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Wednesday, March 29, 2017

Home Stain Removal

Over the years, we’ve shared a number of stain removal tips – from ice cream to mustard to strawberry jam, and we’ve tried to educate you on the different types of stains and knowing when to say when.  One thing we’ve said time and again is that there is no ‘one-size-fits-all’ stain remover.  And as much as I share all this information with you, I am always one to try to remove a stain at home before bringing it to A Cleaner World.  My husband would tell you that it’s because I don’t like to be beaten;  I’ll tell you that it’s the mom in me – you know, I try to fix everything.

The truth is that there have been many times I’ve looked at a stain and the fabric and immediately determined it was beyond me.  When it comes to instances like a stain over a really large area, delicate fabrics, and heavy-duty grease, I don’t bother.  But many small, every day, common stains can be removed at home, and we recommend that you follow these general guidelines before proceeding.
  • Address all stains as soon as possible to prevent the stain from setting into the fabric.
  • Always read the care label before trying any stain removal method or products.
  • If you’ve never made any stain removal attempts on the garment, be sure to test for colorfastness first.  Just apply a small amount of the agent to an unexposed area of the garment, let it stand for about five minutes, then rinse.  If there is no color change, then it’s fine to use the product.
  • Never rub a stain.  Doing so could cause the stain to be worked deeper into the fabric.  Instead of rubbing, blot the area to help remove the substance without causing it to spread.  Rubbing is especially a no-no when dealing with a silk garments.  In fact, I never care for silk at home.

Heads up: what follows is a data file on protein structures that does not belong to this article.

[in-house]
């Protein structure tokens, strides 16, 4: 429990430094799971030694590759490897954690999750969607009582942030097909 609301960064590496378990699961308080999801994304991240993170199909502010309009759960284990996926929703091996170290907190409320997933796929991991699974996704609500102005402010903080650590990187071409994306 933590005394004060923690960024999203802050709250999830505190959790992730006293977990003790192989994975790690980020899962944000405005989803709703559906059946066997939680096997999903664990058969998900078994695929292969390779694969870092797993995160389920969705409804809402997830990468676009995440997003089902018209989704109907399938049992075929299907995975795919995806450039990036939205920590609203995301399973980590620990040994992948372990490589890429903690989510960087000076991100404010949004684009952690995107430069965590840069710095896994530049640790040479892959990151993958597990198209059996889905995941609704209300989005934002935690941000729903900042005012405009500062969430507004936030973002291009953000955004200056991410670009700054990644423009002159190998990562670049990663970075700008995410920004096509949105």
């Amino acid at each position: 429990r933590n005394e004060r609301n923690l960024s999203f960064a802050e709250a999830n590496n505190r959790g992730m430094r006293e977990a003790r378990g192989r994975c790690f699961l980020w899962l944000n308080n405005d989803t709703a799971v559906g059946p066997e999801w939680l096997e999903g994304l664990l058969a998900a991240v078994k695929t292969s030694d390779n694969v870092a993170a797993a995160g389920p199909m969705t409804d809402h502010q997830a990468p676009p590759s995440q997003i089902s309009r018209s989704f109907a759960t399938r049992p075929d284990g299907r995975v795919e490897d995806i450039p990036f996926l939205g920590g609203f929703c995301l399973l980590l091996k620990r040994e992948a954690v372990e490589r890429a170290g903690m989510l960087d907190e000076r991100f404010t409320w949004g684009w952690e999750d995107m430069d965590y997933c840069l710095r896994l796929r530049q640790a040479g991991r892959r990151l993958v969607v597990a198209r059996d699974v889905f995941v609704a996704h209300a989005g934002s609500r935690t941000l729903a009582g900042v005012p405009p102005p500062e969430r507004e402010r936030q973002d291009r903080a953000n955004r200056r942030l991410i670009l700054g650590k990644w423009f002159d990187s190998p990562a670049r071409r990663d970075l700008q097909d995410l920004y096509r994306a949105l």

• After spotting and laundering the garment, check to see if the stain has been removed before placing the garment in the dryer.  The heat from the dryer can cause the stain to permanently set into the fabric.  If the stain is still there, repeat the cleaning process or bring it to us. 
  • Never iron a soiled garment or a garment with a stain.  Again, the heat from the iron could cause the stain to permanently set.
  • Be mindful of oil-based stains.  Many times they dry invisible, so you won’t even notice them when pre-treating in preparation for laundering.  With time or after cleaning, they tend to turn yellow or brown and become even more difficult to remove.
  • Avoid being overly aggressive when trying to remove stains at home; too many attempts can lead to color loss or damage to the garment. 
If you’ve made an attempt at home and cannot get the stain or spill to come out, drop it by one of our locations.  When you do, point out the stain and tell us about your removal attempts, and we’ll be glad to take it from there.

Wednesday, March 22, 2017

Cleaning Up After a Pet

In August, we welcomed this little girl into our family:


Her name is Macy, and she is a rescue dog.  The process to adopt a rescue dog through the organization we chose was a bit involved.  There was the application, the background check, the references, and then finally we started meeting dogs.  But the biggest hurdle was Matt; Gray and I had to do some tall talking to get him to agree to a pet.  One of his reasons for voting against a pet was the mess it would possibly create.  Knowing what a clean freak I am, he was worried that I would drive myself even crazier trying to keep our house spotless.